Sadly, our Wet Tropics World Heritage Area came under threat in 2012 through the incursion of yellow crazy ants, an alien species thought to have come from South-East Asia. It was making our rainforest fall silent, as native insects, frogs and even birds fell victim to these invasive ants.
Residents of Kuranda and the wider Cairns and Tableland community rallied to protect homes and formed a group under the not-for-profit community group Kuranda Envirocare. This is now known as the Yellow Crazy Ant Community Taskforce (the Taskforce). We are a group united by the quest to stop the invasion and impact of yellow crazy ants in our environment, homes and lifestyle. We live amongst the world’s oldest continuously surviving tropical rainforest and we are here to protect it.
We help the Wet Tropics Management Authority’s Yellow Crazy Ant Eradication Program by raising awareness, carrying out surveys and, in the past, have treated the 31ha infestation at Russett Park. The Taskforce at Russett Park was essential in delivering the groundwork to treat the infestation, as the Authority had limited staff and resources at the time.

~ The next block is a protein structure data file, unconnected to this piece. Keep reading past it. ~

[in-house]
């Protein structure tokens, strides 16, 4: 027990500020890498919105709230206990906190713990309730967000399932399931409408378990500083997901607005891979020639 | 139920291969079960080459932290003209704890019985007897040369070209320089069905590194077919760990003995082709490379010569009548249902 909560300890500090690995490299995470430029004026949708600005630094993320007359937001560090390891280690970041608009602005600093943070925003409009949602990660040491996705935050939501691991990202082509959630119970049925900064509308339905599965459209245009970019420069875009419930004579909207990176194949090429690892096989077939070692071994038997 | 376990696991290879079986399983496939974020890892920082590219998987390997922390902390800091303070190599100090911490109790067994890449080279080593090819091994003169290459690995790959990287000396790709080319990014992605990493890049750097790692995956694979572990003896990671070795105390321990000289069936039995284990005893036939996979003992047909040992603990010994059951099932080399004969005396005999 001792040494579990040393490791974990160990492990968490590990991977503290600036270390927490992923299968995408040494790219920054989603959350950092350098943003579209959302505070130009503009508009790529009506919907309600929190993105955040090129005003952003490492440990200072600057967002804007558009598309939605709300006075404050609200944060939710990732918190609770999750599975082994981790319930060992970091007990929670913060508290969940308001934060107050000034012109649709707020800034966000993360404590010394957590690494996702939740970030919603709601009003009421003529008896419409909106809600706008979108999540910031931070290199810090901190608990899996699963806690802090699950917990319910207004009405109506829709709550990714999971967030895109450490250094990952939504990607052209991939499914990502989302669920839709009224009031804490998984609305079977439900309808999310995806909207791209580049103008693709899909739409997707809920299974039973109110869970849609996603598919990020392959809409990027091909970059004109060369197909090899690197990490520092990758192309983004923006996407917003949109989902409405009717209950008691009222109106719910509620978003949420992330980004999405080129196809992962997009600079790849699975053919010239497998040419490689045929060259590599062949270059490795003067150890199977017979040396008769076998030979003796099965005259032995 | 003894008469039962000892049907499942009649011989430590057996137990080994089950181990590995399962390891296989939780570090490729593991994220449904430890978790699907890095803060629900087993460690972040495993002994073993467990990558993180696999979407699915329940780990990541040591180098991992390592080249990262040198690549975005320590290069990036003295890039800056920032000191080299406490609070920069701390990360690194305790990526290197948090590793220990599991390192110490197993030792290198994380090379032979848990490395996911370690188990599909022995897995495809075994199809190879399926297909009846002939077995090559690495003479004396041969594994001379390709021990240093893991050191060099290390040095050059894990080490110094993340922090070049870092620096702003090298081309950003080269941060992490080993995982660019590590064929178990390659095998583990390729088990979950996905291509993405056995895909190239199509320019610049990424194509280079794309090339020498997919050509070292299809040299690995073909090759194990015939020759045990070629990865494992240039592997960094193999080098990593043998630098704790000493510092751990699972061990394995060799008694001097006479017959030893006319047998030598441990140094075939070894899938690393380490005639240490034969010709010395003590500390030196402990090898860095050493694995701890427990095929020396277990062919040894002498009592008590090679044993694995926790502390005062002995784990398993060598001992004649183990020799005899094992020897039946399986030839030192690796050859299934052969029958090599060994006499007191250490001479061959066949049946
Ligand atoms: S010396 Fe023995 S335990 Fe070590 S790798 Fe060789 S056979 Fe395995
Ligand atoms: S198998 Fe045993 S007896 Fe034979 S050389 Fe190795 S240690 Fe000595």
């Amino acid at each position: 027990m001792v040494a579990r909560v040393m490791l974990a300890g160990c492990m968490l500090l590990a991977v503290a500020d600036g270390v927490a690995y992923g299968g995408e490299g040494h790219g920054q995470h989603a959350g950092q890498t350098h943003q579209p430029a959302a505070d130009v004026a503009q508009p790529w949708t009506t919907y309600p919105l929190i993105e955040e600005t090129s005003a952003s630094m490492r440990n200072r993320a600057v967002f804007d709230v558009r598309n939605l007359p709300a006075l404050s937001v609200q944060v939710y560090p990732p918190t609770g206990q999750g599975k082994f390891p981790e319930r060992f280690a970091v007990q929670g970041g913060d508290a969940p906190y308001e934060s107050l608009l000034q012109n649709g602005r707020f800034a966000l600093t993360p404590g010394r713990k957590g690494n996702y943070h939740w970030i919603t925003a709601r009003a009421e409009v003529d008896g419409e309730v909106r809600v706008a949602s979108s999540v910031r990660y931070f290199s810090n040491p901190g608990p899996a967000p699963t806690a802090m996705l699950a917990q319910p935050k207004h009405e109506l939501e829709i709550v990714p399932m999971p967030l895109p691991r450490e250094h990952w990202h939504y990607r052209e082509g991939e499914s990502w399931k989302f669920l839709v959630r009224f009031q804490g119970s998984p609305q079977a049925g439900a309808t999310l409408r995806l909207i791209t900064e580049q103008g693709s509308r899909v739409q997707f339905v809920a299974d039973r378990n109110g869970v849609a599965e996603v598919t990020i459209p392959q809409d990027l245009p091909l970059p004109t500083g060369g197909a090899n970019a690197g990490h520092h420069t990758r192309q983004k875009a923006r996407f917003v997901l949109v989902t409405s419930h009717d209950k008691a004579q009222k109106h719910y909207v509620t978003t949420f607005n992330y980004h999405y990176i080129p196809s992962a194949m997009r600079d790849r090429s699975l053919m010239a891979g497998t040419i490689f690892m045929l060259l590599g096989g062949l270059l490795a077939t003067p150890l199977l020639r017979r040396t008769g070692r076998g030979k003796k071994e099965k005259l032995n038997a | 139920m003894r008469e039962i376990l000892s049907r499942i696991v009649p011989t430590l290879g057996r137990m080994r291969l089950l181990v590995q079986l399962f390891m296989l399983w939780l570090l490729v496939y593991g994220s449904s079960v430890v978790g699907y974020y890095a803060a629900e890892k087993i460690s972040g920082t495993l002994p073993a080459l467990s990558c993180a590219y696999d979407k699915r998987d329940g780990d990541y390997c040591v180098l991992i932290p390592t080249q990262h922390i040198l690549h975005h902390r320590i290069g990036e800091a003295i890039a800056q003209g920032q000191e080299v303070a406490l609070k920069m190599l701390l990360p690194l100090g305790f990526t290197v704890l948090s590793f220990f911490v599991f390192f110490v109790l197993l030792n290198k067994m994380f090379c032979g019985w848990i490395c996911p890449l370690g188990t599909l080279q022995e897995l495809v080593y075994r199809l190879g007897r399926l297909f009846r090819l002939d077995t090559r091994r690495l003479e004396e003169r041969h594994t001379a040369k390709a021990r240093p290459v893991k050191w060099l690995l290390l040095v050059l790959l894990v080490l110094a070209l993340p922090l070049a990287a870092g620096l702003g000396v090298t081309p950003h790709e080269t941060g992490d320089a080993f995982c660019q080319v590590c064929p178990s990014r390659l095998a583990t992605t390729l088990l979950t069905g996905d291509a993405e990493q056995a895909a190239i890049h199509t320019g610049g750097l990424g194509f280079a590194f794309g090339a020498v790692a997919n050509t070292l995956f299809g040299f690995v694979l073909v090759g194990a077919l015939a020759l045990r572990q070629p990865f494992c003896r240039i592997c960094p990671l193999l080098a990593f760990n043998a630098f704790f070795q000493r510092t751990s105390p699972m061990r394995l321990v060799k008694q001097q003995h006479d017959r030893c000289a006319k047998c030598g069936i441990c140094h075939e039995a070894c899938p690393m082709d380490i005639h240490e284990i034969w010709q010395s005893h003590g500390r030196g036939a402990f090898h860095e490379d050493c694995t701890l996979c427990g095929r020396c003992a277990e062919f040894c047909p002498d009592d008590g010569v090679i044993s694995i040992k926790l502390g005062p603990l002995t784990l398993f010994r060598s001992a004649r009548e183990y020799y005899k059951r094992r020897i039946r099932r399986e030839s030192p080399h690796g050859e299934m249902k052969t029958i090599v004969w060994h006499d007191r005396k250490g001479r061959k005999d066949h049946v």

In April 2015 Mikhaila Jacoby officially formed the Kuranda Yellow Crazy Ant Community Taskforce after an infestation of yellow crazy ants swarmed in her backyard at Russett Park. She believed the success of treating the infestation required a community led approach.
In June 2015, Kuranda Envirocare obtained a Wet Tropics Community Grant from Terrain Natural Resource Management to coordinate volunteers and activities for the Taskforce. Soon there were more than 100 active local volunteers to survey and treat the infestation area.
When funding to eradicate yellow crazy ants from the Wet Tropics became uncertain, the community mobilised and raised $20,000, half of which was donated by The Kuranda Paper, for research into the biology of yellow crazy ants and collection of ant colonies for set up in a laboratory.